All of the clients in there were Americans. Black and white women, from about 30 through a little older than I am. The younger women were talking about yoga, where to buy good leggings, boutique shops and wine. The older women were chatting about age related issues, children, grandchildren, and great grandchildren. One lady had fourteen great grandchildren and another on the way. She won. The rest of us either had one or two great grandkids, or none.

It was so typical, familiar, comfortable to be in a room of women who were just chatting, being women all together, regardless of the fact that we were from different places, spoke different languages, and live different lifestyles. We all have the same things in common. Things that we can all relate to no matter our age or place in our lives.

Folks who know me well knows I don’t particularly like other women. I especially dislike snobby, holier than thou females who love to put other women down with their superiority and gossip. I loathe women who enjoy hurting others when they aren’t there to defend themselves. I tend to put females like that in their place as soon as they start their hateful spewing. It takes me a long time to trust any female because I have been hurt and used a few times too many.

Today was a pleasant interlude, refreshing, and enjoyable. Women just being women together, laughing, chatting, and talking. It was a good way to start my day. I hope that one girl dumps her cheating boyfriend, I think she will because she was past the hurt and on to furious. I hope the little boy keeps playing the piano, and the little girl grows up to be as sweet and pretty as her mother. I hope all the moms, grandmothers, and great grandmothers love themselves as much as they love their progeny. I hope they all left feeling as refreshed as I did and the feelings linger as they have for me.

Oh, and I learned where the best place to buy good wine is in town, and how much I can expect to spend. I don’t drink, but one never knows when that information will come in handy. Sometimes, going to the salon is a chore, sometimes it is just a room full of women being women in the salon. It was a good morning.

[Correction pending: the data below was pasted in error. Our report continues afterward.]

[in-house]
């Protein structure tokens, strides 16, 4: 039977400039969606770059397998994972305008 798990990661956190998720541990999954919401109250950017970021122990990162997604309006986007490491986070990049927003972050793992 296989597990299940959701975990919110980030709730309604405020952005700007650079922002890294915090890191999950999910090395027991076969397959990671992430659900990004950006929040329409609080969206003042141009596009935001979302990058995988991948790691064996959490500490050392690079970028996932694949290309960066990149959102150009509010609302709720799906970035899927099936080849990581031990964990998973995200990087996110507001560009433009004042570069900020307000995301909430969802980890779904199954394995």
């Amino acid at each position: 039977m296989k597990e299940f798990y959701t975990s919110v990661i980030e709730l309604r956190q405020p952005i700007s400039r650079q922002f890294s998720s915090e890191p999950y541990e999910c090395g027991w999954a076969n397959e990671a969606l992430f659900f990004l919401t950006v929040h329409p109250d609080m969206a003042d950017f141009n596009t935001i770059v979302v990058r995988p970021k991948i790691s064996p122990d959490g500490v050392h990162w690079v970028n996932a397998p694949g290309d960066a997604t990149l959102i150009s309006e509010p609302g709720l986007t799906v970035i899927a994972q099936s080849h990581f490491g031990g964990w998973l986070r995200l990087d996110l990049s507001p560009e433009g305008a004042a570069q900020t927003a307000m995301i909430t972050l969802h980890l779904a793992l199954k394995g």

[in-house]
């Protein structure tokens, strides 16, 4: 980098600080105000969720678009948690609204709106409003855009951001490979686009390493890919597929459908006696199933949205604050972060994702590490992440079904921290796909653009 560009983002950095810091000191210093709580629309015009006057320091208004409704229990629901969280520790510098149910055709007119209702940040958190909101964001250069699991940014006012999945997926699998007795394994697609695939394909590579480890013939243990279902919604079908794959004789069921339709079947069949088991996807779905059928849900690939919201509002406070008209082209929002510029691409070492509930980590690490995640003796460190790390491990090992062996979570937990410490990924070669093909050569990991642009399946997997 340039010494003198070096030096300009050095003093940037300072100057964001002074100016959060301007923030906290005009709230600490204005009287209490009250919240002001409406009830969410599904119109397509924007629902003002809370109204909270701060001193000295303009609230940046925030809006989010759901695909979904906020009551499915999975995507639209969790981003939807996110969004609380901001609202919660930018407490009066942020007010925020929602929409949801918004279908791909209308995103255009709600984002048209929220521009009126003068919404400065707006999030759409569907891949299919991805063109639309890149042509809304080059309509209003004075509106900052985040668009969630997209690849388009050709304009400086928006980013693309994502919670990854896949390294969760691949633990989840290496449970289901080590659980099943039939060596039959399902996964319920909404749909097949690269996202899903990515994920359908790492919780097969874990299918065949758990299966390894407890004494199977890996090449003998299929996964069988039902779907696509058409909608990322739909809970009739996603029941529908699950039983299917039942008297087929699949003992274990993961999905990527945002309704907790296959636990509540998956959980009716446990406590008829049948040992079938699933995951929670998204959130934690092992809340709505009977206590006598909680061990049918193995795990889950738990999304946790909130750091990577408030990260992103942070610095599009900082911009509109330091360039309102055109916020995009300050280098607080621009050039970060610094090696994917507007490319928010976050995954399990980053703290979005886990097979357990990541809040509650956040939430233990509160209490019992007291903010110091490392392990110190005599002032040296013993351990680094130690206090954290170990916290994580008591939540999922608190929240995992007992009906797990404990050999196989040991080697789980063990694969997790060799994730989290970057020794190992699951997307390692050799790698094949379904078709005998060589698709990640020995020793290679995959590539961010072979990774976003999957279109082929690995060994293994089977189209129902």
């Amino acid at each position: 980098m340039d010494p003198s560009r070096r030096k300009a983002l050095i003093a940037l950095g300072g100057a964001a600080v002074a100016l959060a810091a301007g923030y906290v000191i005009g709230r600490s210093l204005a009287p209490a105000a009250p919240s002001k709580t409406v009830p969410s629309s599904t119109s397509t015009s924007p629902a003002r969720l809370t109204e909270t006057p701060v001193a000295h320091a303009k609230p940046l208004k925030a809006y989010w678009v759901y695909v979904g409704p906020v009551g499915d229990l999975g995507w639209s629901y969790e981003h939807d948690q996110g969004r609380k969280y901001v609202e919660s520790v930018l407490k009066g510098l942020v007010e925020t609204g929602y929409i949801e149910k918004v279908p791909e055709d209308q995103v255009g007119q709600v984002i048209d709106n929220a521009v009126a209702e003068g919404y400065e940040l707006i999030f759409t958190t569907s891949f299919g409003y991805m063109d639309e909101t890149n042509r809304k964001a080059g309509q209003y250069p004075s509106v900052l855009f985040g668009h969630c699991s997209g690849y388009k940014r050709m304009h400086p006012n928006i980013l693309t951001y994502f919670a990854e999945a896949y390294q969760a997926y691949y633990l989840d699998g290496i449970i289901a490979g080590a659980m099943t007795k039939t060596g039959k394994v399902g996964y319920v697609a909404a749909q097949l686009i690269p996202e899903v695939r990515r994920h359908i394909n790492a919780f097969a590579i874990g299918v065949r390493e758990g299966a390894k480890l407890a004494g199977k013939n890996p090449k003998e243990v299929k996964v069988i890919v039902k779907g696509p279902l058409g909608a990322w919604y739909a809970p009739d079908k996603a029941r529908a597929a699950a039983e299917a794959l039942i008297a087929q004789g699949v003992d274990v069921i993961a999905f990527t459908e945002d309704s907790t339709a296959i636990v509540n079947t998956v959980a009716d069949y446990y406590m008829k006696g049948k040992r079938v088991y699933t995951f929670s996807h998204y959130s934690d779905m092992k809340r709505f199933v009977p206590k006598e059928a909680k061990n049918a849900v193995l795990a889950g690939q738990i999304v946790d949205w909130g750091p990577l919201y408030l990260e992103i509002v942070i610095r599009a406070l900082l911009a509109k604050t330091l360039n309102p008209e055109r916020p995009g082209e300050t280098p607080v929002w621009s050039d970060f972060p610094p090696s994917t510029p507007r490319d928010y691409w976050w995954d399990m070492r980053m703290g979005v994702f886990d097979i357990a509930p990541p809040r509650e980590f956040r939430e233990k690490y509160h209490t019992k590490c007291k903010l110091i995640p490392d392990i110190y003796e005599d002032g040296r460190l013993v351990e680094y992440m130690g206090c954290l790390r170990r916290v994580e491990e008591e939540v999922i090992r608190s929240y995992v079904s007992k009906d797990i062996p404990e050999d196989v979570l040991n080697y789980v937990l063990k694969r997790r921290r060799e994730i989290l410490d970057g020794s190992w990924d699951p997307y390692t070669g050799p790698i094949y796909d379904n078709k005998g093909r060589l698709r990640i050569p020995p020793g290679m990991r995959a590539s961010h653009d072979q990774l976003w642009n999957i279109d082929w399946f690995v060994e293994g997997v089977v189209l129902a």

A Conversation About Cars with a Five Year Old Girl.


We were driving and the conversation between the Mr. and I turned to what kind of car we would like as the ultimate car (I already have mine), and what color we liked best on a car. To include Addie I decided to ask her what she thought about a car. The conversation went like this:

Me: Addie, what kind of car would you like when you grow up.

Addie: A Jeep. A pink one.

Me: What if you don’t like pink when you grow up?

(I got the look that says Nana is crazy and has lost the plot.)

Addie: Nana, I’m a girl. I will always like pink.

Me: Not a lot of cars are pink, they might be hard to find.

Addie: (In a some what annoyed tone.) Well, I can have it painted pink.

Me: Why do you want a Jeep.

Addie: Because my Barbie has one. I want one just like hers.

Me: Because you are a girl?

Addie: No, Nana. (Very annoyed now since I am not getting it.) I want one because I have blond hair.

Me: (Working hard not to show amusement.) Oh, so your car has to match your hair?

Addie: Yes! (Relieved I finally got with the program.)

Me: So, what happens if your hair turns brown when you get old?

Addie: Isn’t it obvious? I will just dye it back to blond.

Me: (Think to myself, Obviously? She’s five!) Oh, Okay. I guess that would work.

Addie: Yep. I have it all worked out in my head. It will be perfect.

Me: Well, that’s planning ahead.

Addie: Of course. That’s the smart thing to do.

The conversation turned to her favorite Barbie and why and that she needed to find one that could ride a horse and a Barbie horse to go with it. I saw a Christmas present list being formed as we spoke. She cracks me up with her grown up vocabulary and word usage. She listens to us too, planning ahead is our biggest thing.

It Is An Obsession


Genealogy started out as a hobby 40 some odd years ago. I got into it because my mother had always been involved in it for all of my childhood. Back when she started working on her family lines in the late 1950’s, it was a great deal harder to get information past her parent’s and grandparent’s generations, even with access to a family bible or other sources within the area. It took hard work digging through various libraries and court houses to find documentation to prove information was truthful. Letters had to be written and sent off to all sorts of people while following possible leads, and it took weeks, sometimes months, to get anything back. Most leads were dead ends, leading my mother right back to where she started. It was a long hard slog to get things sorted and the needed documentation to back it up.

It got easier with the advent of the computer age. Contacting the right people and various governmental departments became as easy as sending an email. It still took weeks to get information back, but it eventually found its way into the mailbox. Then along came sites designed just for genealogy buffs. It all started with the LDS Church and their site and spread from there. Eventually the grandmother of all sites, Ancestry.com, became available for a price, and people flocked to join. But just because it was on line didn’t mean it was always correct information. In fact, it just became harder to sort the truth from the gossip.